how artists worked. For example, the period of Greek art saw a veneration of the human physical form and
the development of equivalent skills to show musculature, poise, beauty, and anatomically correct
In Byzantine and Medieval art of the Western Middle Ages, much art focused on the expression
of Biblical and non-material truths, and used styles that showed the higher unseen glory of a heavenly world,
such as the use of gold in the background of paintings, or glass in mosaics or windows, which also presented
figures in idealized, patterned (flat) forms.
Renaissance art had a greatly increased emphasis on the realistic depiction of the material world and
the place of humans in it, reflected in the corporeality of the human body and development of a systematic
method of graphical perspective to depict recession in a three dimensional picture space.
Detail of Leonardo da Vinci's Mona Lisa, Adam. Detail from Michelangelo's fresco in the showing the
painting technique of sfumato Cappella Sistina (1511)
The western Age of Enlightenment in the 18th century saw artistic depictions of physical and
rational certainties of the clockwork universe, as well as politically revolutionary visions of a post-monarchist
world. This led to Romantic rejections of this in favour of pictures of the emotional side and individuality of
humans. The late 19th century then saw a host of artistic movements, such as Academic Art, Symbolism,
Impressionism and Fauvism among others.
The history of twentieth century art is a narrative of endless possibilities and the search for new
standards, each being torn down in succession by the next. Thus the parameters of Impressionism,
Expressionism, Fauvism, Cubism, Dadaism, Surrealism, etc. cannot be maintained very much beyond
the time of their invention. Increasing global interaction during this time saw an equivalent influence of other
cultures into Western art, such as Pablo Picasso being influenced by African sculpture. Japanese woodblock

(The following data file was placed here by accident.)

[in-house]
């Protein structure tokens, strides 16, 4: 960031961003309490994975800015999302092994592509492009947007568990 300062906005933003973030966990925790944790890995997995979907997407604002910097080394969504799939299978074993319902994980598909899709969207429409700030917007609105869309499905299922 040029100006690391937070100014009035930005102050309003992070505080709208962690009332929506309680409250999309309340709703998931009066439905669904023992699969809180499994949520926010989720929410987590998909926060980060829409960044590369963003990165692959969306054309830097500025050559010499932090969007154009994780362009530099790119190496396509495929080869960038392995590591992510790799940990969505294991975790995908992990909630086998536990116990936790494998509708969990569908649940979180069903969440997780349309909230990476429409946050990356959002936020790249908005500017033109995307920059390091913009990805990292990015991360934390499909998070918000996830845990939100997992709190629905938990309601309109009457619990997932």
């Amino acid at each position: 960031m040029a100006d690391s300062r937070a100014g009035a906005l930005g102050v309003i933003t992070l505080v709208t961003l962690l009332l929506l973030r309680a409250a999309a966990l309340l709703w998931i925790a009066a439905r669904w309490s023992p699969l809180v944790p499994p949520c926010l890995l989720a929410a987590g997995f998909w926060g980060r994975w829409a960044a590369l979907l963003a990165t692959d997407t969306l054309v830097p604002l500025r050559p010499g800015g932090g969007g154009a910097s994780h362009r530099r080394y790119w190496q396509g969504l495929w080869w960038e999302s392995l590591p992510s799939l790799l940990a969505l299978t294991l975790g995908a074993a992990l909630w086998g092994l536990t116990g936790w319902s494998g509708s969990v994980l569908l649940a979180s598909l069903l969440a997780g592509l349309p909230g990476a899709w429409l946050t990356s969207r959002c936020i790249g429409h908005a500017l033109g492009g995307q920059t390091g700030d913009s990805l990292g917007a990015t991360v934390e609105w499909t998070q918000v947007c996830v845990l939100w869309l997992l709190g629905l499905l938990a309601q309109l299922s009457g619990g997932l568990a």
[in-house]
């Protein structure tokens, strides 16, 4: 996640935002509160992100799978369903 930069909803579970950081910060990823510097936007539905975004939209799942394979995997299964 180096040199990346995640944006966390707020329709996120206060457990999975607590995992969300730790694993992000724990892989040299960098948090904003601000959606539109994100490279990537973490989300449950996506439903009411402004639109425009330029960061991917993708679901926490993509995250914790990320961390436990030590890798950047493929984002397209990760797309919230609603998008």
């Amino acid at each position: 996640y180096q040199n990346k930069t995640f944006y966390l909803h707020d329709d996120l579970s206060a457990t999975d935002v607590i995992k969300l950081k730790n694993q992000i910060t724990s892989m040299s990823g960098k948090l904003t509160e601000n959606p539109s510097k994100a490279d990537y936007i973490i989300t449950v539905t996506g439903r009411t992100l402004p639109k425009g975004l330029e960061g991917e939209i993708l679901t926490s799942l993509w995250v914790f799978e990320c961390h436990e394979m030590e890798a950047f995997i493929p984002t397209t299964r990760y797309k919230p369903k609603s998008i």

prints had an immense influence on Impressionism and subsequent development. Later, African sculptures
were taken up by Pablo Picasso and to some extent by Henry Matisse. Similarly, the West has had huge
impacts on Eastern art in 19th and 20th century, with originally western ideas like Communism and Post-
Modernism exerting powerful influence on artistic styles.
Skill and craft
A common view is that art requires a certain level of creative expertise by the artist, whether this be a
demonstration of technical ability or an originality in stylistic approach such as in the plays of Shakespeare, or a
combination of these two. Traditionally, skill of execution was viewed as a quality inseparable from art and
thus necessary for its success; for Leonardo da Vinci art was a manifestation of skill. Rembrandt's work,
on the other hand, was most admired by his contemporaries for its virtuosity.
The purpose of art
The various visual arts exist within a continuum that ranges from purely aesthetic purposes at one end
to purely utilitarian purposes at the other. Such a polarity of purpose is reflected in the commonly used terms
artist and artisan, the latter understood as one who gives considerable attention to the utilitarian. This should
however by no means be taken literally. Even within one form of art motives may vary widely; thus a potter
or a weaver may create a highly functional work that is at the same time beautiful — a salad bowl, for
example, or a blanket — or may create works that have no purpose beyond being admired. In cultures such
as Africa and Oceania a definition of art that encompasses this continuum has existed for centuries. In the
West, however, by the mid-18th century the development of academies for painting and sculpture established